Rating: 2.5 stars out of 5
David Martin isn’t happy when he finds out he has to go live with his father and his father’s partner while his mothers are overseas on a work-related project during his sophomore year. But his tune changes after he gets to know Kevin Ringer, the captain of the track team—the young man who will eventually be David’s lover.
During the first six months or so, living with his dad and his dad’s partner, Scott, who also happens to be his high school track coach, he’s shocked by how much he comes to appreciate Scott. So much in his life changes within such a short time that he finds himself wishing for even more time with Kevin, Scott, and his dad, who has now become very important to him. It surprises them all when he reveals how much he now respects Scott and even loves him, and he makes Scott’s day when he announces he’s decided to call Scott Pop.
There’s plenty of drama throughout the story as his father learns the meaning of being a full time parent and acquires the skills to express his love and respect for his son; there’s also an ongoing issue with the track team member who was previously involved in an attack on Kevin. And, of course, there’s the love story developing between David and Kevin and David’s angst over whether or not he has to leave behind everything and everyone he’s grown to love.
It might have been a good story, but I didn’t care for the author’s writing style, including the portrayal of David’s character and personality, which I comment on further below. But—here’s one of my biggest quirks with the writing—when the author first used the phrase “(he) rolled his lips,” I thought it was supremely awkward, but then it was used again and I started to squirm. The third time, I began to highlight the instances on my app and ultimately found it was used 8 times! I’m sorry, but no. First, it’s too weird to picture, and second, that’s way too many times to use a term like that in one story. I’m surprised the editor didn’t pick up on it.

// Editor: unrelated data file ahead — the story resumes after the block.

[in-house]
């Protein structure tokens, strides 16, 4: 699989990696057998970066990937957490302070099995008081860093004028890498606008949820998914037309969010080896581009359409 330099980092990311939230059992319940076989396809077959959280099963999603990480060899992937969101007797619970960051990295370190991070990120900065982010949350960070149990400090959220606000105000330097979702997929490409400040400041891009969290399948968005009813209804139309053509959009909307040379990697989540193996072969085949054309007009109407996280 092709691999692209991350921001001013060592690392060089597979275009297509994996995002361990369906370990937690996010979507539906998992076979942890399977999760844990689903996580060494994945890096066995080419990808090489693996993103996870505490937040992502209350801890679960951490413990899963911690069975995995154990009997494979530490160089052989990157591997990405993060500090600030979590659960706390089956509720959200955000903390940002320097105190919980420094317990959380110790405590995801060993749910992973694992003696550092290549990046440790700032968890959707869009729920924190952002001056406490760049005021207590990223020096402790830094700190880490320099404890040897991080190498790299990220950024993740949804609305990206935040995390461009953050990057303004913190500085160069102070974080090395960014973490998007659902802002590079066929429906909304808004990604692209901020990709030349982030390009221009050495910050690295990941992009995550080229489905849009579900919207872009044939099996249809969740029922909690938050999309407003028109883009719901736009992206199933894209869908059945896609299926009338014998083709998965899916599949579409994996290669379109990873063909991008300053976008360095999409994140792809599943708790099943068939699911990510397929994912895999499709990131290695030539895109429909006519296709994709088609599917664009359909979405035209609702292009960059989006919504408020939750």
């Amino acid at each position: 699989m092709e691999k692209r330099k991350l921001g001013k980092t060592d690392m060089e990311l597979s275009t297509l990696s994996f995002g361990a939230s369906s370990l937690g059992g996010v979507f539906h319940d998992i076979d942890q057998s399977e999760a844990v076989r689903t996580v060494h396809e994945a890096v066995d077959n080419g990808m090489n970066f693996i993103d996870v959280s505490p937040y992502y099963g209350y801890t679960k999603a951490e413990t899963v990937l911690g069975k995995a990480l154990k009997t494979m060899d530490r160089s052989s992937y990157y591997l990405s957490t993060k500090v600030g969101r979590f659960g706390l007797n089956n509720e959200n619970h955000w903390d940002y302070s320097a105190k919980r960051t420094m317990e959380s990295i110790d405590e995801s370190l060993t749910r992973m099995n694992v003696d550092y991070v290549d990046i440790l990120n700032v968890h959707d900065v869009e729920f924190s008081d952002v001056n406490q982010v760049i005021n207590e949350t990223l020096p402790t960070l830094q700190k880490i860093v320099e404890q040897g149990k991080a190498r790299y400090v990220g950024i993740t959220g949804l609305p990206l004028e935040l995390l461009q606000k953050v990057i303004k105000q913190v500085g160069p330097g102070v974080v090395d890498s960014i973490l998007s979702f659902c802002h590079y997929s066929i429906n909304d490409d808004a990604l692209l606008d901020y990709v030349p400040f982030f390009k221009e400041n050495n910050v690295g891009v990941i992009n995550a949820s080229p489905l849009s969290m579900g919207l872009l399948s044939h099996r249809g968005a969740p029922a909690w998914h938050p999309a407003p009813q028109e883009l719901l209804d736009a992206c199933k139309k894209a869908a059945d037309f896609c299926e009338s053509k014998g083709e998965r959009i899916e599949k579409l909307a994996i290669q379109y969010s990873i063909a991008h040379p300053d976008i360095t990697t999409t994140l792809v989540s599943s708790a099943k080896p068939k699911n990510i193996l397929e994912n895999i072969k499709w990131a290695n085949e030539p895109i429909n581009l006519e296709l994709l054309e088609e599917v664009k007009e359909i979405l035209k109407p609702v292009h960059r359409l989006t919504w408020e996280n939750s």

Another issue, and granted, I may be very old-fashioned, but I found the way David spoke, whether with family or friends, to be extremely mature and somewhat formal. Yes, he’s a smart kid and was raised by intelligent women, but I just felt his language and behaviors were over-the-top too formal and mature for a fifteen year old. And speaking of fifteen—I also found it odd that both sets of parents saw no issue in letting the boys stay overnight in each other’s homes, knowing they were having sex. I may have lost touch with today’s reality, but there wouldn’t be full, penetrative sex in my home and condoned by me if my child was that age. Thankfully, the sex was off page, but I’m still surprised because most YA books I’ve read have held off mentioning having full sex until both boys were eighteen.
So, although the book was okay, and I liked a few parts, primarily the relationship between David and his two “dads,” I wouldn’t recommend it.
The cover by Alexandria Corza features head shots of two young men set against a background of a track meet, depicting the primary focus of the story.
ebook, 200 pages
Expected publication: September 22nd 2016 by Harmony Ink Press
ISBN 1634770668 (ISBN13: 9781634770668)